I love classical music anyway, but in the more popular field, let me just mention Tom Waits as someone who manages to create special music, sounds, lyrics that make our brains go "ding" every now and then. In the Soviet Union, there was the famous Vladimir Vyssotzky, also a real speaker for the people.

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  2. So much of American culture is just a front for seeking the main chance. Bob Dylan and many of his ilk were interested in making piles of money through selling records and had hit upon a winning strategy. I suspect that many of the current icons of the Right like Glenn Back are just more Bob Dylans. They've got a good money thing going for themselves and will exploit it so long as it produces the gild. Shallow people, shallow culture. A few years down the road the buying public will be interested in a different flavour of tooth paste.

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  3. I'm really glad that the Beijing elite went to see Bob Dylan. What Maureen Dowd has confirmed is what many Americans people my age (61 and a progressive Democrat!) have know for a very long time:
    he's a common American huckster, his lyrics are mindless, and his music banal. That anyone could think anything else is a sad reflection on American culture. As a country we are too easily led in entertainment - and politics - if there is a difference anymore.

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  4. I never liked Dylan anyway. What's next? Old Jewish folksongs on CD?

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  5. Here are some of the replies posted by commentators on the New York Times website: http://breningstall.typepad.com/breningstall-on-typepad/2011/04/replies-to-maureen-dowds-blowin-in-the-idiot-wind-bobdylan-maureendowd-dylaninchina.html.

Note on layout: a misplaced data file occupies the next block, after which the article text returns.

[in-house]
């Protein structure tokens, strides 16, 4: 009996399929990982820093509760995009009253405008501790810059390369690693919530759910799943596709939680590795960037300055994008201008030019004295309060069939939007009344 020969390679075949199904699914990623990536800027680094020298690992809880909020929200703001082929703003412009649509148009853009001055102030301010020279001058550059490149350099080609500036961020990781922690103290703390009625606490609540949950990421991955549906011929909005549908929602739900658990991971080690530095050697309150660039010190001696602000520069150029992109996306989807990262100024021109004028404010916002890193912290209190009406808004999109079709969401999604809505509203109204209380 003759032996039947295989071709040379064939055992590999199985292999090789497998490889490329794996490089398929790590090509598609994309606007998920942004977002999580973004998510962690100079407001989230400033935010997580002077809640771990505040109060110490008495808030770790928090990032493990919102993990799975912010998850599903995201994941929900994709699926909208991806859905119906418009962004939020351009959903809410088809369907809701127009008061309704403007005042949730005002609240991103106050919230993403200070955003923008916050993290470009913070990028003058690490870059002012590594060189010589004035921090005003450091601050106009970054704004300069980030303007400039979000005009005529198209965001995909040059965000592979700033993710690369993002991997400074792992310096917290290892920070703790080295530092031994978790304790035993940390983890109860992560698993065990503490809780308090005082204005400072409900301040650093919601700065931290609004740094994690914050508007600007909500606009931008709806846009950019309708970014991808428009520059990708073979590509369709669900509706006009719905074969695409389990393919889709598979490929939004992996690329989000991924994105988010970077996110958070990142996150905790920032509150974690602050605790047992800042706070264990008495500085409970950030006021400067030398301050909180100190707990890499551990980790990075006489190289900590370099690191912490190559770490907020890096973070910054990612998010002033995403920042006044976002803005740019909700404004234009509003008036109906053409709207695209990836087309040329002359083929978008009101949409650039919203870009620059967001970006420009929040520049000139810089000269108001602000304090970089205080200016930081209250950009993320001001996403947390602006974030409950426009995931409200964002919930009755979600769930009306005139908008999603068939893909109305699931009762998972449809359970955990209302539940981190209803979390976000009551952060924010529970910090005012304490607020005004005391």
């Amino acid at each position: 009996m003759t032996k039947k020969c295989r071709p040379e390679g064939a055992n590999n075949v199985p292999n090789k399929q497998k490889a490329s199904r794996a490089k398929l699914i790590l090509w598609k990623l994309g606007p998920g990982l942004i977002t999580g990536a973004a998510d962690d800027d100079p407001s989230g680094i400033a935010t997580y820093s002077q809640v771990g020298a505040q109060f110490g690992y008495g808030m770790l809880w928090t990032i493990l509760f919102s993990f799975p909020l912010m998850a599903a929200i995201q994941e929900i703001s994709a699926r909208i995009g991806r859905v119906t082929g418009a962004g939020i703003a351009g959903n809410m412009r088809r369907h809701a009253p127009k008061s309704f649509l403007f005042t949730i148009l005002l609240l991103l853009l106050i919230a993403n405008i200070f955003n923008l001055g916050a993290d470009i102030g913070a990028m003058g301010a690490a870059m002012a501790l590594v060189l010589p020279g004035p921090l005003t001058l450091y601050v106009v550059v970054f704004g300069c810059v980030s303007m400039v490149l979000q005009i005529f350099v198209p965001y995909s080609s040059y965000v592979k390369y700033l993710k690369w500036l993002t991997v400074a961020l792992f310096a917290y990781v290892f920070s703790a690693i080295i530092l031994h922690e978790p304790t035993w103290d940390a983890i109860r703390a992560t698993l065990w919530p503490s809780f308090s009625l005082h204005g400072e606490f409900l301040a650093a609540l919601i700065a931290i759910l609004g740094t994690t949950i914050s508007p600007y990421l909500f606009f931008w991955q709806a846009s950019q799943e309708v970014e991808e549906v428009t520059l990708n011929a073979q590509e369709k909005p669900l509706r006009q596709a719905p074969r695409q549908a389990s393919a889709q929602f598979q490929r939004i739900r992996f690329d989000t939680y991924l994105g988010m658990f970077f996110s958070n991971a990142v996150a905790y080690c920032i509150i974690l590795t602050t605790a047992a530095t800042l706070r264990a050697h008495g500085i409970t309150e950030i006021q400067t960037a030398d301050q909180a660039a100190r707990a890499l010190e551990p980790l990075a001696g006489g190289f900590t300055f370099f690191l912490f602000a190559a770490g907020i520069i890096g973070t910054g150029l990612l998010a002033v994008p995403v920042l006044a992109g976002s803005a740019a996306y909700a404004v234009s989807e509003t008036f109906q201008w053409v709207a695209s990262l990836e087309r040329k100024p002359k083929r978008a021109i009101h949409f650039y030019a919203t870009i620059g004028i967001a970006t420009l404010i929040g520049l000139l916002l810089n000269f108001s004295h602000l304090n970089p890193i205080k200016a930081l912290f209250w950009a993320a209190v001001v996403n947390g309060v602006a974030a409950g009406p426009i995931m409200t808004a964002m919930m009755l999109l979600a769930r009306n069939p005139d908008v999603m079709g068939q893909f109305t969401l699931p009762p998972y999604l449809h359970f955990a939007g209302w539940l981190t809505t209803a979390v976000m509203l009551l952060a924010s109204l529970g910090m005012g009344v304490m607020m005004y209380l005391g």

ReplyDelete
  6. THAT PIC OF SEBASTIAN CABOT SAYS IT ALL, BRO!

    HEEEEELARIOUS!

    ReplyDelete
  7. O how far has the hero of the red diaper doper babies fallen!

    ReplyDelete
  8. http://copyrightlitigation.blogspot.com/2011/04/fair-use-fridays-rebecca-black-bob.html

    ReplyDelete
  9. As Steve Miller once sang. "Go on...take the money and run."

    ReplyDelete
  10. U GOTTA LOTTA NERVE TO SAY YOU ARE MY FREND

    ReplyDelete
  11. The co-incidence of these two pieces struck me as particularly interesting for what they say about the boomer generation.

    Blowin’ in the Idiot Wind - NYTimes.com

    We Don't Know The Language We Don't Know - NYRB.com

    ReplyDelete
  12. The film I'm Not There gives a good picture of the chameleon character of Dylan.

    I would prefer to sharpen your characterization of Dowd:

    It wasn't a kick in the pants. She kicked him in the balls, and he deserved it!

    I like Maureen Dowd, she is a "ballsy" lady who speaks truth to power and has a wonderfully catty way with language.

    ReplyDelete
  13. TROUBADOR?

    I THINK YOU MEAN JEW-BADOR!

    ReplyDelete